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Knoxville Raceway

Notes: Third a surprise for T-Mac at Knoxville

September 29, 2013, 3:15 am
By Todd Turner
DirtonDirt.com managing editor
Third-place Tim McCreadie (right) talks with runner-up Josh Richards. (thesportswire.net)
Third-place Tim McCreadie (right) talks with runner-up Josh Richards. (thesportswire.net)

KNOXVILLE, Iowa (Sept. 28) — With 10 laps remaining in Saturday’s 10th annual Lucas Oil Late Model Knoxville Nationals, former race winner Tim McCreadie of Watertown, N.Y., was simply hoping he’d hang on to the seventh spot at Knoxville Raceway.

Then things got crazy with a pair of lap-94 red flags when a Don O’Neal-Eddie Carrier Jr. collision sent Carrier’s car tumbling over in turn three, and an O’Neal-Jason Feger collision sending Feger’s car over between turns one and two, shuffling the field up front.

With Feger, O’Neal and innocent victim Dale McDowell eliminated, and Scott Bloomquist pitting after sustain damage in the melee, McCreadie found himself restarting fourth with six laps remaining.

While he couldn’t stay in touch with the Darrell Lanigan-Josh Richards battle up front that saw Lanigan collect a $40,000 payday, McCreadie took third from Billy Moyer and ended up earning a solid $10,000 paycheck.

“It’s always nice when you get lucky,” McCreadie said. "I think before the first red flag ... the first red flag knocked Dale McDowell’s rear spoiler off, and it got me a spot there. The next one crashed three more cars. Like I said, I’m sitting here running seventh, hoping I don’t get passed by whoever’s behind me because I hanging the last 40 laps. I was just on jacks.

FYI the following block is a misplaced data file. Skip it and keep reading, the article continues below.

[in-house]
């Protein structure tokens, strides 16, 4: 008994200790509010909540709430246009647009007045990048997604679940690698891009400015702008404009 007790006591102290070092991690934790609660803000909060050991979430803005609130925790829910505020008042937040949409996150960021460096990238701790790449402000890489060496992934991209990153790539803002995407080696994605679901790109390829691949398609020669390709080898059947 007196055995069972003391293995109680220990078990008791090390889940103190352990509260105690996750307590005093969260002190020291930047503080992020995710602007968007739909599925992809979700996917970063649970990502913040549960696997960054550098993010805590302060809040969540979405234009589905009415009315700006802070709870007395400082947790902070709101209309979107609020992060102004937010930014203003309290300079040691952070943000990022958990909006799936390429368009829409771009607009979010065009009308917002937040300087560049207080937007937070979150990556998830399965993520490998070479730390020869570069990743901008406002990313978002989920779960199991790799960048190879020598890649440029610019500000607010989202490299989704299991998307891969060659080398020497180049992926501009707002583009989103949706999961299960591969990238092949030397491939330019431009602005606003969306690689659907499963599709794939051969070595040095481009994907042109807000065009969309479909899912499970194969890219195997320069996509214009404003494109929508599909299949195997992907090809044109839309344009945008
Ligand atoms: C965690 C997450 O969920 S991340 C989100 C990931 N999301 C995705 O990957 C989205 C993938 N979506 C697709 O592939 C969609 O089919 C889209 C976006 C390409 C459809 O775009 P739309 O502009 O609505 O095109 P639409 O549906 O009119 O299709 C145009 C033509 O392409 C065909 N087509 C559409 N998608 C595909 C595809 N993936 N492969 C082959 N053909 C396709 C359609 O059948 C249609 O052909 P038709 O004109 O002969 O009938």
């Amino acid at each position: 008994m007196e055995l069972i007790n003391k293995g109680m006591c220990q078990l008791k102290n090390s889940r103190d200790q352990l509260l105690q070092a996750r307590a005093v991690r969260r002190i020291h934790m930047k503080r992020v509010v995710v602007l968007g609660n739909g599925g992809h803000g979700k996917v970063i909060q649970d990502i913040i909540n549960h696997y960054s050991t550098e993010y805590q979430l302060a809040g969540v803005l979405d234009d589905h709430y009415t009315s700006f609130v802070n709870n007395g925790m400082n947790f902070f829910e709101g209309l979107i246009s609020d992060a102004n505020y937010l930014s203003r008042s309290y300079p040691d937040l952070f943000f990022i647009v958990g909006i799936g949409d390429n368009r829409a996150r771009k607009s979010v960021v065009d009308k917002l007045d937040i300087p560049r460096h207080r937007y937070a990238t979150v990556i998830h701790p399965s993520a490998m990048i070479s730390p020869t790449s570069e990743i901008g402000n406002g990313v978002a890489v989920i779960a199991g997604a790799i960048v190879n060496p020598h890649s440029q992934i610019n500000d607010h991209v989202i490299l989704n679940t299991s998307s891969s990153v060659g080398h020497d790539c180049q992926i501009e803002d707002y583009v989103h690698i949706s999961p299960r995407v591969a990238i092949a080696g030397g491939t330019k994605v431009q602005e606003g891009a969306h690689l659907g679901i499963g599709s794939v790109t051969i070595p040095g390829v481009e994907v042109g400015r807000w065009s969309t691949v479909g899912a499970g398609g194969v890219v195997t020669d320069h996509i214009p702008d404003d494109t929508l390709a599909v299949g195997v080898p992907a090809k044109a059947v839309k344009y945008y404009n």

“It’s nice. The longer we waited, the better I got. If we could’ve had another one — maybe (Lanigan and Richards) could’ve did what they did last night and I could’ve got a little more money,” McCreadie joked.

The 2008 race winner got a poor start from the third row, but he hung near the top five much of the race with a car that he had struggled with most of the weekend.

“The first 40 (laps) we were good. I kinda got behind Darrell on the first corner and lifted my nose up and jumped the cushion, and I don’t know how far I felt back, but it was like eighth or ninth in the first corner,” McCreadie said. "Before the first yellow (on lap 32) came out, we worked out our way back up to sixth, and I thought, we’re really good. I could see everybody but Josh ... or whoever, Darrell was leading at that time. I could see Josh and all them, so I thought we were doing OK.

“My car’s just not stuck hard enough. It’s a good car and it’s fun to drive, but they fired off them restarts mid-race, and man, we were hung. ... So I just did what I could do. Unfortunately when you’re right-rear’s unstuck, you can’t do no better. It’s been a lot of help from them guys and I’m happy to put a Warrior car in the top three.”

Sneaking up to fourth

Likewise Steve Francis of Ashland, Ky., wasn’t in the mix in the top five until the Lucas Oil Late Model Dirt Series race’s final moments. Last year’s winner even took his Clint Bowyer Racing Barry Wright house car to the pits during red-flag delays with six laps remaining, but ended up finishing fourth in the 100-lapper.

“We were probably the fifth-place car toward the end of the race, but we had used so much stuff trying to get up through everybody and all that,” said Francis, who started 22nd and cracked the top 10 at halfway. “Then those last few cautions, we were probably going to run eight with a fifth-place car just because everything was happening having to get there, then all this stuff happened at the end and we wound up fourth, so we probably got a free one or two (positions) out of it, too.”

The high-speed surface soaked by five hours of rain weren’t his favorite conditions.